Tuesday, February 1, 2011

Movie Review: The Rite

The Rite * ½
Directed by:
Mikael Håfström.
Written by: Michael Petroni suggested by the book by Matt Baglio.
Starring: Anthony Hopkins (Father Lucas Trevant), Colin O'Donoghue (Michael Kovak), Alice Braga (Angeline), Ciarán Hinds (Father Xavier), Toby Jones (Father Matthew), Rutger Hauer (Istvan Kovak), Marta Gastini (Rosaria), Maria Grazia Cucinotta (Aunt Andria).

At this point, I’m not sure how many exorcism movies I have seen in my life - but it has been far too many. Most of the movies follow the same basic premise - a doubting priest is called in to what some people think is a case of demonic possession, initially tries to debunk the claims, but eventually has to agree that possession is the only logical explanation, and fights to save the person being possessed. The Rite is no different.

In this case, the priest is Michael Kovak (Colin O’Donoghue), who isn’t even a priest yet. He is just graduating from seminary, and doesn’t know if he actually wants to go through with it. In his family, you either become a mortician or a priest, and he doesn’t want to work with dead people his whole life. But now that becoming a priest is a reality, his religious doubts have started to surface - he doesn’t even know if he believes in God, let alone wants to devote his life to it. His mentor, Father Matthew (Toby Jones), convinces him not to resign just yet - they are running a new course at the Vatican - one that teaches priests to be exorcists, because they want each diocese to have one on call. Michael agrees, but when he gets there, he still struggles with his doubt. It isn’t long before he is referred to Father Lucas (Anthony Hopkins) who has been an exorcist for years - and has a case he is working on right now.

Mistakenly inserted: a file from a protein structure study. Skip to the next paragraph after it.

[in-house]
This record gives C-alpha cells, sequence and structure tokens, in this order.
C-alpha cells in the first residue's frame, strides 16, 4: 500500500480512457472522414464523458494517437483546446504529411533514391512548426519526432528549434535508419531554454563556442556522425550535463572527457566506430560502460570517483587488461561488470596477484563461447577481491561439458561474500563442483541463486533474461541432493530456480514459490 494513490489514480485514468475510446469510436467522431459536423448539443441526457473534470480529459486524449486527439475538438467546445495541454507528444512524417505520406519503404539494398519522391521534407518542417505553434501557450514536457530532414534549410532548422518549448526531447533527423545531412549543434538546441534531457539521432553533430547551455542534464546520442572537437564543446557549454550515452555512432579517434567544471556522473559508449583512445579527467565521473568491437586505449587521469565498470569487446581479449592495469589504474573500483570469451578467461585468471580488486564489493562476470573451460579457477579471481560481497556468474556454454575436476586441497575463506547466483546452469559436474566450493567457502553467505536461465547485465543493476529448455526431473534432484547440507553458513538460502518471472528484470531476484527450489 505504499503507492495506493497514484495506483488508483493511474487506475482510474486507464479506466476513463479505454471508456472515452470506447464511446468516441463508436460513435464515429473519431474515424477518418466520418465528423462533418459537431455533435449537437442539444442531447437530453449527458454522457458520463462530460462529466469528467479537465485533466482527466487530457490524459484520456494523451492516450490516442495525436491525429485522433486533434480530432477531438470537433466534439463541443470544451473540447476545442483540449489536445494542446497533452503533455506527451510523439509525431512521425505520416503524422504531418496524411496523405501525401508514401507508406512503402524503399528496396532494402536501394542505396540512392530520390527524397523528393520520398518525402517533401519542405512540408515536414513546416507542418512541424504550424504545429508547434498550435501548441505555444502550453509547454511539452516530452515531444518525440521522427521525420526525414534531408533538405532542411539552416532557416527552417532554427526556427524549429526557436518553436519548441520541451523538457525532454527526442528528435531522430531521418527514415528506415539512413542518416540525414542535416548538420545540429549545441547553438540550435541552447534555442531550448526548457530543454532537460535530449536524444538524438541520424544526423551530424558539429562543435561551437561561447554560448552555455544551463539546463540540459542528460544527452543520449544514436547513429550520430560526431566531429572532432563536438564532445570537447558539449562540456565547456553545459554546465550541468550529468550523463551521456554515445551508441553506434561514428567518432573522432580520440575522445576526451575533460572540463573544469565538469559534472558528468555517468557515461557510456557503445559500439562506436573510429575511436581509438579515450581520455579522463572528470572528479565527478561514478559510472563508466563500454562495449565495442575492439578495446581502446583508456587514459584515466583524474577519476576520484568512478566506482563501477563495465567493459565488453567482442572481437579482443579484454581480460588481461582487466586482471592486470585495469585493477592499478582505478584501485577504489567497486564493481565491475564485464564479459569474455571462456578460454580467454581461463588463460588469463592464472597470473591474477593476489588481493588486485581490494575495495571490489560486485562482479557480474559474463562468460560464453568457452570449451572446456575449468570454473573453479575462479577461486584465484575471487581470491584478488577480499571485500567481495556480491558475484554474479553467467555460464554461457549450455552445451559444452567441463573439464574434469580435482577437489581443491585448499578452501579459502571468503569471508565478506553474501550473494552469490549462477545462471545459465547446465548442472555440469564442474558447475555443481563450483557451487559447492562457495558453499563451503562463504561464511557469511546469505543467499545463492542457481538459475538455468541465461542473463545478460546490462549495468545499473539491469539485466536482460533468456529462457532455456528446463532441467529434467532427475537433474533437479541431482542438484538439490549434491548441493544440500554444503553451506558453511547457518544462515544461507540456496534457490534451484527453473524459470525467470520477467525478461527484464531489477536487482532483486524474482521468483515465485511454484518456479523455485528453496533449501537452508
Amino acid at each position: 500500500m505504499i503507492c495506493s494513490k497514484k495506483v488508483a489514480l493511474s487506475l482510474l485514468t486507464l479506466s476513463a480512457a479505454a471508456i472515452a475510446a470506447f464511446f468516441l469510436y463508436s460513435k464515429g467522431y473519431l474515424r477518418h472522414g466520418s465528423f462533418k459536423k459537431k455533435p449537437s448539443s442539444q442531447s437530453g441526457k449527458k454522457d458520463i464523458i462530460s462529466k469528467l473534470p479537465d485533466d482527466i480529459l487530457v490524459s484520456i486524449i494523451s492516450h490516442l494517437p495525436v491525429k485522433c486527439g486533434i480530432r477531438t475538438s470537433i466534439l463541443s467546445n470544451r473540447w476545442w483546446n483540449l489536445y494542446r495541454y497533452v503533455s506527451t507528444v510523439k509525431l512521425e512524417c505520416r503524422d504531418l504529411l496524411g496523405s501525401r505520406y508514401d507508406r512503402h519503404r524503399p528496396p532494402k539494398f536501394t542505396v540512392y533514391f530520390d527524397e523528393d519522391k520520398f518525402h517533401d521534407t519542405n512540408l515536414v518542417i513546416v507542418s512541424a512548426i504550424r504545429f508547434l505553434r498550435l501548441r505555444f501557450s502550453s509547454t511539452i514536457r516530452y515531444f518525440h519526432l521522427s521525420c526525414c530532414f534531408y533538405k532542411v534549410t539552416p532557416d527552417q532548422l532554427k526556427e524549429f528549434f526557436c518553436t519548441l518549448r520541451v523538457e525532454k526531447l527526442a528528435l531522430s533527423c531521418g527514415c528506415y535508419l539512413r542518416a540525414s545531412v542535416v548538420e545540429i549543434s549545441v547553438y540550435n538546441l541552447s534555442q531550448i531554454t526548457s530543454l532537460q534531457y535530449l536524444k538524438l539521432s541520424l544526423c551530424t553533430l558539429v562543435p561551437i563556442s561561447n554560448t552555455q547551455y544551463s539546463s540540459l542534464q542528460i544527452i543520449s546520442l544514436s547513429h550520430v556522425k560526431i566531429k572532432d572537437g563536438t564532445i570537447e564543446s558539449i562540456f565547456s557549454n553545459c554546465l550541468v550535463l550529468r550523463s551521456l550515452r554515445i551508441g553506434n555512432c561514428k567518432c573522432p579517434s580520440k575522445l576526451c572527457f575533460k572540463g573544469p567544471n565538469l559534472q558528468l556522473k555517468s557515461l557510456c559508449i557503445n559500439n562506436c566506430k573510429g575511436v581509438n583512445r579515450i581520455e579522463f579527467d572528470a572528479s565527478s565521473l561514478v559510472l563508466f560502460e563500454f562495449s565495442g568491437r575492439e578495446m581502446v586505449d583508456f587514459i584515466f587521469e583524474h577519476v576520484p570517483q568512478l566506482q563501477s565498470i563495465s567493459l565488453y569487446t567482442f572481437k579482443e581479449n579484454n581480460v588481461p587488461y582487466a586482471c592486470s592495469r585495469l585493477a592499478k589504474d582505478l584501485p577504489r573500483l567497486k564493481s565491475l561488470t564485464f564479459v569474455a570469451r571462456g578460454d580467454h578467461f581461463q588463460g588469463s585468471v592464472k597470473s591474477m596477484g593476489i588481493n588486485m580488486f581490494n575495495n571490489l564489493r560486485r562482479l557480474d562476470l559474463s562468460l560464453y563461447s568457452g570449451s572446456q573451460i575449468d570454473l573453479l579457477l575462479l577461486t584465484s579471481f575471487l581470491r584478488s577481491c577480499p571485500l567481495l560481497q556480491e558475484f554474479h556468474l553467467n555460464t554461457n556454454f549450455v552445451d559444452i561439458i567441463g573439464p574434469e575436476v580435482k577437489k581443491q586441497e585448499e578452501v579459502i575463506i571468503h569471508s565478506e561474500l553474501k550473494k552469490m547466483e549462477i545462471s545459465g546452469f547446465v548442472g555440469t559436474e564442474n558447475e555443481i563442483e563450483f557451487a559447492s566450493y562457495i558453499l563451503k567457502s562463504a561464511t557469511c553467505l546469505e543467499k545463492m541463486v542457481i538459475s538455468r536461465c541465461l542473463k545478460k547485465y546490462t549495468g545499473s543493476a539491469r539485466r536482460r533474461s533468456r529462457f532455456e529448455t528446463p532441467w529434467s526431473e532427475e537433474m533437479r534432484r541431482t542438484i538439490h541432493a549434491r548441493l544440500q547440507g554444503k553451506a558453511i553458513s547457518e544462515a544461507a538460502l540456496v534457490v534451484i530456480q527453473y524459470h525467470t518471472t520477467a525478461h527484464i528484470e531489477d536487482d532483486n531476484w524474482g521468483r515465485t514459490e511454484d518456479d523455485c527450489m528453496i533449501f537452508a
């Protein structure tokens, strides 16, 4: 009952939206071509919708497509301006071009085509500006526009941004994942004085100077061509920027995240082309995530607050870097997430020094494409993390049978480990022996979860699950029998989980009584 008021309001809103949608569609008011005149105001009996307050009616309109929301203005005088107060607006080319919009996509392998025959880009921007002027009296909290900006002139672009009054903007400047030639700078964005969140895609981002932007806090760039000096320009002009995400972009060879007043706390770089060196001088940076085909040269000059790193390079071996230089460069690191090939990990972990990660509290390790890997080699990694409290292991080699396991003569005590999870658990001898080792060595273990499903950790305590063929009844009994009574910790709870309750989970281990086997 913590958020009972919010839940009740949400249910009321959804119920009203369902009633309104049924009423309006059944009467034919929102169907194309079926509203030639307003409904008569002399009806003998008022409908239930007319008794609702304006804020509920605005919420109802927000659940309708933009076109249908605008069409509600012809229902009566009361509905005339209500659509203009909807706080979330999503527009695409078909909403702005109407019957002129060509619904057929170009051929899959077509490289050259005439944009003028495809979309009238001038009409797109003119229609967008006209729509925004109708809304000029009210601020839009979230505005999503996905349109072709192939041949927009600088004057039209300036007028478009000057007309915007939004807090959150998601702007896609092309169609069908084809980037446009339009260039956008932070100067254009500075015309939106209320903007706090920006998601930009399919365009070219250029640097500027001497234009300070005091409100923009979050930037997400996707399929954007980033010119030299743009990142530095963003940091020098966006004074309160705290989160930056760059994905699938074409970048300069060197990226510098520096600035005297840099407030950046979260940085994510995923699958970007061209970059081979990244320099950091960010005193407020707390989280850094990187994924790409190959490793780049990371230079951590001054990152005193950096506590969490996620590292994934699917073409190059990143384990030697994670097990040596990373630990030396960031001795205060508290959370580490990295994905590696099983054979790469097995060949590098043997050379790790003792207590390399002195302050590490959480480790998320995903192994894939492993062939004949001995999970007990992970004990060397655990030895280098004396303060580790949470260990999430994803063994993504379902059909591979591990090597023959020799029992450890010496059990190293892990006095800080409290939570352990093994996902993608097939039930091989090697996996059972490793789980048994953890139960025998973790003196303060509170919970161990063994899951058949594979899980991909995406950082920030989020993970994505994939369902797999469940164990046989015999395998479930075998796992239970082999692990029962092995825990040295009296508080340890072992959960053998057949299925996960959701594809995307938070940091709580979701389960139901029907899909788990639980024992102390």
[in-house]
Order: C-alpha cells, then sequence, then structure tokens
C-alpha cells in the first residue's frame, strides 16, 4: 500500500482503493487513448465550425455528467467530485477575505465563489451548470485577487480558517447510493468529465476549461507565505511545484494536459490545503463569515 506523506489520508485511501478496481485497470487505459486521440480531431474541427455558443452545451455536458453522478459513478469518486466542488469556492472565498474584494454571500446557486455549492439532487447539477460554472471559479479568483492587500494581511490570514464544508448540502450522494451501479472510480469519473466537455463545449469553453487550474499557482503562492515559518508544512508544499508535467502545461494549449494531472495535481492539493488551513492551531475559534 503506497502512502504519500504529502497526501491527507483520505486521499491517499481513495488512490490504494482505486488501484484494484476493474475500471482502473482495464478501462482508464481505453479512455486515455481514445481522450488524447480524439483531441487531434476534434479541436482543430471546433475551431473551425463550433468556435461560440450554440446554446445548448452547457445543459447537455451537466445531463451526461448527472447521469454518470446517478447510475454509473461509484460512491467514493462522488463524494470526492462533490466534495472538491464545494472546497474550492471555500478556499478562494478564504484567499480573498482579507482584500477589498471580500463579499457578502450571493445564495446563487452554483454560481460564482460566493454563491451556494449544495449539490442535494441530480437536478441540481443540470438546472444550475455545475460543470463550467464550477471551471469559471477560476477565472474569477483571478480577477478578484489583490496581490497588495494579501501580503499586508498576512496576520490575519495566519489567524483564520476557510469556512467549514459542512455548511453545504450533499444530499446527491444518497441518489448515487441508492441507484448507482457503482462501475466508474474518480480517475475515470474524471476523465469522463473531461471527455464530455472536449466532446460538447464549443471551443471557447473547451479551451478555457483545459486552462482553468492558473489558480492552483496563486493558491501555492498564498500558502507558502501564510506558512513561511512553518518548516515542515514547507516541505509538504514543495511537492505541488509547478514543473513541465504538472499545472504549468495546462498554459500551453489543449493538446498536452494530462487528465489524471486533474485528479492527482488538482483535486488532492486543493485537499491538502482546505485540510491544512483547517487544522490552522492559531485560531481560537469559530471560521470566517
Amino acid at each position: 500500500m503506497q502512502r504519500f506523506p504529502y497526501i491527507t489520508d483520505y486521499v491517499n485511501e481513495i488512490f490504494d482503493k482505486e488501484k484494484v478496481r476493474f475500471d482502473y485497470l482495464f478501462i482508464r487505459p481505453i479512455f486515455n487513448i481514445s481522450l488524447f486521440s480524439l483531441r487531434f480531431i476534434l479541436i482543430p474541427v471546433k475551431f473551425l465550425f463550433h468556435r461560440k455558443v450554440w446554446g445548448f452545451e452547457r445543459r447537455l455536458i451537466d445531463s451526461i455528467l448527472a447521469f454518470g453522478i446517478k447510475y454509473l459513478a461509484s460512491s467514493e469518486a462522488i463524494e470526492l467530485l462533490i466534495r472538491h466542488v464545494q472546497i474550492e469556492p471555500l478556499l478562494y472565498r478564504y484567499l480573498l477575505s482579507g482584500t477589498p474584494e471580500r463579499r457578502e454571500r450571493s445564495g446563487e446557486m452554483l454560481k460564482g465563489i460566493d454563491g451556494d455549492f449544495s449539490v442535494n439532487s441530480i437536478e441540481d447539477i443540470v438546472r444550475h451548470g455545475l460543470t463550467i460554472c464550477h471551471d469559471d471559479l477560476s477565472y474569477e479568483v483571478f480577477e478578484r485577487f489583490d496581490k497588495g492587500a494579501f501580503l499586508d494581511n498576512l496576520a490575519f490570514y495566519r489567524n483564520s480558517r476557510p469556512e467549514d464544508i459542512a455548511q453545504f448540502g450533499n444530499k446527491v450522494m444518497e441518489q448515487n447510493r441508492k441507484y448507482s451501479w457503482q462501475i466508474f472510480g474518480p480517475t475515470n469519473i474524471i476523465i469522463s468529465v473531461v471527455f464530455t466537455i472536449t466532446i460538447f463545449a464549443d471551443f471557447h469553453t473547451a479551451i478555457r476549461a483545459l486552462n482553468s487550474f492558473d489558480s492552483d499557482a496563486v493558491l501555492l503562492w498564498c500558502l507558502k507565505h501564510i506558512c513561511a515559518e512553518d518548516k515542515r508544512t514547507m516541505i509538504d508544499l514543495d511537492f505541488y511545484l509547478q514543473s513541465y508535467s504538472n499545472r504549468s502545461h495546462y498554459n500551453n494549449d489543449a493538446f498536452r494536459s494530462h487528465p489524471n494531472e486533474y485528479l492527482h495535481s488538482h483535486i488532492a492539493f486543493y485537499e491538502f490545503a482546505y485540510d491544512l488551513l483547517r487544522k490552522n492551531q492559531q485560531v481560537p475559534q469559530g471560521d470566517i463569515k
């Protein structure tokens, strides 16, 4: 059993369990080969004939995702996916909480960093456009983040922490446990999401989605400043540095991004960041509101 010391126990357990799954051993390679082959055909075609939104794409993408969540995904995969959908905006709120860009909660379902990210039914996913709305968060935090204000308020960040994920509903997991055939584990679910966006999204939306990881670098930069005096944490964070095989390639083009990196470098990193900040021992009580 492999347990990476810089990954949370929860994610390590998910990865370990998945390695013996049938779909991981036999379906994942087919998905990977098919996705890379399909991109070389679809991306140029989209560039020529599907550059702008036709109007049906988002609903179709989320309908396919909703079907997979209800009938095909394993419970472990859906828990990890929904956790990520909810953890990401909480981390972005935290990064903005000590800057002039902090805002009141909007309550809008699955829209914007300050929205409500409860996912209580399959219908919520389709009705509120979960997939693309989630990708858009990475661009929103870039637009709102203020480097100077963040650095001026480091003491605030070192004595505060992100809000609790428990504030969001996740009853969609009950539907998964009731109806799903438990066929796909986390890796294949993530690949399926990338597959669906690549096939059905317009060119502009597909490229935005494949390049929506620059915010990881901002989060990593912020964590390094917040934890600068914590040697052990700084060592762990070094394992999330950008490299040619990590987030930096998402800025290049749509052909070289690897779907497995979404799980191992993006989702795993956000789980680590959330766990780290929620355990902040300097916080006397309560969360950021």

The Rite starts out a lot more interesting to me than it finished. As an atheist myself, I was fascinated by the debate that goes into during the films first half about the different logical interpretations of possession. I think a movie that remained ambiguous about possession could actually be quite interesting. But The Rite quickly devolves into yet another The Exorcist clone - this time of course with O’Donoghue filling in for Jason Miller and Hopkins filling in Max von Sydow.

Still, I suppose that The Rite could have worked as merely an example of its genre. But the film devolves even further in its final act - and crosses over into the ludicrous. Hopkins, who is capable of being a great actor or an incredible ham, goes wildly over the top in the films final act - and yet it really isn’t even his fault, it's what the movie requires from him. I’m not sure if his over the top performance is worse than Colin O’Donoghue, who is dull as dishwater in the lead. You might at first mistake his expressionless acting as him trying to be deep in thought - but as the film goes on; you realize its how he acts in every scene. The film wastes normally interesting actors like Toby Jones, Ciaran Hinds and Rutger Hauer (who may not be a great actor, but he normally does something entertaining during the course of a movie).

And perhaps what is worse is that for a horror movie, The Rite is not the least bit scary - nor is it all that creepy or unsettling. Director Mikael Hafstrom had success with his last film, 1408, but here he shows no real feel for the material. There are elements here that may have worked to make a good movie, but everyone involved seemed to take the easy, lazy way out.

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